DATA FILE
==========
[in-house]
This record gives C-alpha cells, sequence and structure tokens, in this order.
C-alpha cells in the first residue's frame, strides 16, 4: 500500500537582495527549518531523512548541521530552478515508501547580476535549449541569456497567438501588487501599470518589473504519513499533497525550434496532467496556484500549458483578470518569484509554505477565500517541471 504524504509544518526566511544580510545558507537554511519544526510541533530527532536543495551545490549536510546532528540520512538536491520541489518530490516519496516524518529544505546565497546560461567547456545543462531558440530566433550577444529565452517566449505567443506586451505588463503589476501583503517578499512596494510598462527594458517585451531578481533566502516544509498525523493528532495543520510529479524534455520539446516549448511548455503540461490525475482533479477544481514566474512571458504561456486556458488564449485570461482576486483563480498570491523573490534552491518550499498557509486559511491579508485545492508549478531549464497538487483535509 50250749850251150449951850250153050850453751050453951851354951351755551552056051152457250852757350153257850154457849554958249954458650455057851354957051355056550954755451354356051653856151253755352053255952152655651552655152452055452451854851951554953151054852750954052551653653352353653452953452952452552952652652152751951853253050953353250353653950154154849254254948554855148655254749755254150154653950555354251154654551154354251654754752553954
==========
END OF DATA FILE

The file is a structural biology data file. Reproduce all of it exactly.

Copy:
[in-house]
This record gives C-alpha cells, sequence and structure tokens, in this order.
C-alpha cells in the first residue's frame, strides 16, 4: 500500500537582495527549518531523512548541521530552478515508501547580476535549449541569456497567438501588487501599470518589473504519513499533497525550434496532467496556484500549458483578470518569484509554505477565500517541471 504524504509544518526566511544580510545558507537554511519544526510541533530527532536543495551545490549536510546532528540520512538536491520541489518530490516519496516524518529544505546565497546560461567547456545543462531558440530566433550577444529565452517566449505567443506586451505588463503589476501583503517578499512596494510598462527594458517585451531578481533566502516544509498525523493528532495543520510529479524534455520539446516549448511548455503540461490525475482533479477544481514566474512571458504561456486556458488564449485570461482576486483563480498570491523573490534552491518550499498557509486559511491579508485545492508549478531549464497538487483535509 50250749850251150449951850250153050850453751050453951851354951351755551552056051152457250852757350153257850154457849554958249954458650455057851354957051355056550954755451354356051653856151253755352053255952152655651552655152452055452451854851951554953151054852750954052551653653352353653452953452952452552952652652152751951853253050953353250353653950154154849254254948554855148655254749755254150154653950555354251154654551154354251654754752553954